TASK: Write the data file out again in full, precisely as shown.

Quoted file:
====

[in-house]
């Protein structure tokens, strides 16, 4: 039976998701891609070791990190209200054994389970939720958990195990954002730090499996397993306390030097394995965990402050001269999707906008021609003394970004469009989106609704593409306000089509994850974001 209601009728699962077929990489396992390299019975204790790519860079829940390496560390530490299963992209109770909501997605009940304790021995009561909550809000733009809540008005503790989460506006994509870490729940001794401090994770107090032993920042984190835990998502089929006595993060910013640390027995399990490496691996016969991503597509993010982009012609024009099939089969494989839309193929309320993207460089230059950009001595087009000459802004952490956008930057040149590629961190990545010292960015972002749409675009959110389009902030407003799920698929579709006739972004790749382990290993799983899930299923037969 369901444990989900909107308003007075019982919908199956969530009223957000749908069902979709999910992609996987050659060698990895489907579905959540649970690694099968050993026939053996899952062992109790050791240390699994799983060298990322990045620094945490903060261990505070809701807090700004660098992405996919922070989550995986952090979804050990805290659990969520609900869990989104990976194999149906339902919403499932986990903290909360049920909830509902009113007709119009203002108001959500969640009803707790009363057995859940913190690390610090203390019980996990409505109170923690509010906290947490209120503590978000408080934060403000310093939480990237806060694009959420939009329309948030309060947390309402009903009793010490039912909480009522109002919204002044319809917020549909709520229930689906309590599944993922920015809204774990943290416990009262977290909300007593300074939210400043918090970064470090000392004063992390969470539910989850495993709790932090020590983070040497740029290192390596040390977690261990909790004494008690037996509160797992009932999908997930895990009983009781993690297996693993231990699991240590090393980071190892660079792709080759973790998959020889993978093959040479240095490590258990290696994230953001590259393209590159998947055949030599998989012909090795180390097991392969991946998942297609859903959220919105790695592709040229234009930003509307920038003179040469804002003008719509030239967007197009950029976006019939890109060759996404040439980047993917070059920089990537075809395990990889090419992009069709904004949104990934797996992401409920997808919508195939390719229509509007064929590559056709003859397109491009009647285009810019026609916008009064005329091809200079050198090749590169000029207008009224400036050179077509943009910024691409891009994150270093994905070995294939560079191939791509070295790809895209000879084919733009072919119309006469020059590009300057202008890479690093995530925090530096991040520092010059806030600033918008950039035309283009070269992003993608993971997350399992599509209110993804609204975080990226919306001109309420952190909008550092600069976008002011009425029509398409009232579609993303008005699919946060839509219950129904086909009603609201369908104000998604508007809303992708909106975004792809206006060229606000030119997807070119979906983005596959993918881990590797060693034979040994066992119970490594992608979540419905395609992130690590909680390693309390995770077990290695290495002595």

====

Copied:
[in-house]
């Protein structure tokens, strides 16, 4: 039976998701891609070791990190209200054994389970939720958990195990954002730090499996397993306390030097394995965990402050001269999707906008021609003394970004469009989106609704593409306000089509994850974001 209601009728699962077929990489396992390299019975204790790519860079829940390496560390530490299963992209109770909501997605009940304790021995009561909550809000733009809540008005503790989460506006994509870490729940001794401090994770107090032993920042984190835990998502089929006595993060910013640390027995399990490496691996016969991503597509993010982009012609024009099939089969494989839309193929309320993207460089230059950009001595087009000459802004952490956008930057040149590629961190990545010292960015972002749409675009959110389009902030407003799920698929579709006739972004790749382990290993799983899930299923037969 369901444990989900909107308003007075019982919908199956969530009223957000749908069902979709999910992609996987050659060698990895489907579905959540649970690694099968050993026939053996899952062992109790050791240390699994799983060298990322990045620094945490903060261990505070809701807090700004660098992405996919922070989550995986952090979804050990805290659990969520609900869990989104990976194999149906339902919403499932986990903290909360049920909830509902009113007709119009203002108001959500969640009803707790009363057995859940913190690390610090203390019980996990409505109170923690509010906290947490209120503590978000408080934060403000310093939480990237806060694009959420939009329309948030309060947390309402009903009793010490039912909480009522109002919204002044319809917020549909709520229930689906309590599944993922920015809204774990943290416990009262977290909300007593300074939210400043918090970064470090000392004063992390969470539910989850495993709790932090020590983070040497740029290192390596040390977690261990909790004494008690037996509160797992009932999908997930895990009983009781993690297996693993231990699991240590090393980071190892660079792709080759973790998959020889993978093959040479240095490590258990290696994230953001590259393209590159998947055949030599998989012909090795180390097991392969991946998942297609859903959220919105790695592709040229234009930003509307920038003179040469804002003008719509030239967007197009950029976006019939890109060759996404040439980047993917070059920089990537075809395990990889090419992009069709904004949104990934797996992401409920997808919508195939390719229509509007064929590559056709003859397109491009009647285009810019026609916008009064005329091809200079050198090749590169000029207008009224400036050179077509943009910024691409891009994150270093994905070995294939560079191939791509070295790809895209000879084919733009072919119309006469020059590009300057202008890479690093995530925090530096991040520092010059806030600033918008950039035309283009070269992003993608993971997350399992599509209110993804609204975080990226919306001109309420952190909008550092600069976008002011009425029509398409009232579609993303008005699919946060839509219950129904086909009603609201369908104000998604508007809303992708909106975004792809206006060229606000030119997807070119979906983005596959993918881990590797060693034979040994066992119970490594992608979540419905395609992130690590909680390693309390995770077990290695290495002595």